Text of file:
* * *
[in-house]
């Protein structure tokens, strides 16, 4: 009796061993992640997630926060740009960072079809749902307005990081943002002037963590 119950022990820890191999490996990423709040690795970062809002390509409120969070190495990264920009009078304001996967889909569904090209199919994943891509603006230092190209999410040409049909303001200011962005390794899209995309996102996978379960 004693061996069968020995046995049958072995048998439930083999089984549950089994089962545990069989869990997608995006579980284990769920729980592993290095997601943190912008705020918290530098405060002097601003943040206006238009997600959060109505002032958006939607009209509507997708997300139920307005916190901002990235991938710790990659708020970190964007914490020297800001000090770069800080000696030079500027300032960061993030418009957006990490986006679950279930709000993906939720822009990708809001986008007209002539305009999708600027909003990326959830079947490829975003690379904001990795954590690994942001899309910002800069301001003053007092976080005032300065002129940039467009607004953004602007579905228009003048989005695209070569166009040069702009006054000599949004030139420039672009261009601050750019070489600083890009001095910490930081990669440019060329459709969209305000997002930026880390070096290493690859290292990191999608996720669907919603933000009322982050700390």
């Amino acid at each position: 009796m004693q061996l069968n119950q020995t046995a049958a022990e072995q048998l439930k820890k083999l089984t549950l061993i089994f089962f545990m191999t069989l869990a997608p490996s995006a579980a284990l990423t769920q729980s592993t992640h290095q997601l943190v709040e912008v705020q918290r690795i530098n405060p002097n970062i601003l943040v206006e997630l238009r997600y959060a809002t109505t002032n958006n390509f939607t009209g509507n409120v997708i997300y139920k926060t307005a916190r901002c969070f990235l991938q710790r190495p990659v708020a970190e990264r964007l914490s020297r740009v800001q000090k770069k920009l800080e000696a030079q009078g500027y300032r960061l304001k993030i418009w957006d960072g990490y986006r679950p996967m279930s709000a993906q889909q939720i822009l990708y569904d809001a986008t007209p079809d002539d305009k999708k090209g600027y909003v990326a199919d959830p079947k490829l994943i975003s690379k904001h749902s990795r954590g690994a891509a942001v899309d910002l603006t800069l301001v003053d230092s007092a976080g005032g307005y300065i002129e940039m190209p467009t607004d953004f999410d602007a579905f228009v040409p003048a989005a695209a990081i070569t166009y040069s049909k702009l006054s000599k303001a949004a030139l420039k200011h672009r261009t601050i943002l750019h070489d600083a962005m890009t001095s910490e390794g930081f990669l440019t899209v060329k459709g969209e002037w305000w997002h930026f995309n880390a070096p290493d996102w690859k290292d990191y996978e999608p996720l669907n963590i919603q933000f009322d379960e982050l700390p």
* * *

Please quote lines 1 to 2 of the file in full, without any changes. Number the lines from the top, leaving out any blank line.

[in-house]
């Protein structure tokens, strides 16, 4: 009796061993992640997630926060740009960072079809749902307005990081943002002037963590 119950022990820890191999490996990423709040690795970062809002390509409120969070190495990264920009009078304001996967889909569904090209199919994943891509603006230092190209999410040409049909303001200011962005390794899209995309996102996978379960 004693061996069968020995046995049958072995048998439930083999089984549950089994089962545990069989869990997608995006579980284990769920729980592993290095997601943190912008705020918290530098405060002097601003943040206006238009997600959060109505002032958006939607009209509507997708997300139920307005916190901002990235991938710790990659708020970190964007914490020297800001000090770069800080000696030079500027300032960061993030418009957006990490986006679950279930709000993906939720822009990708809001986008007209002539305009999708600027909003990326959830079947490829975003690379904001990795954590690994942001899309910002800069301001003053007092976080005032300065002129940039467009607004953004602007579905228009003048989005695209070569166009040069702009006054000599949004030139420039672009261009601050750019070489600083890009001095910490930081990669440019060329459709969209305000997002930026880390070096290493690859290292990191999608996720669907919603933000009322982050700390």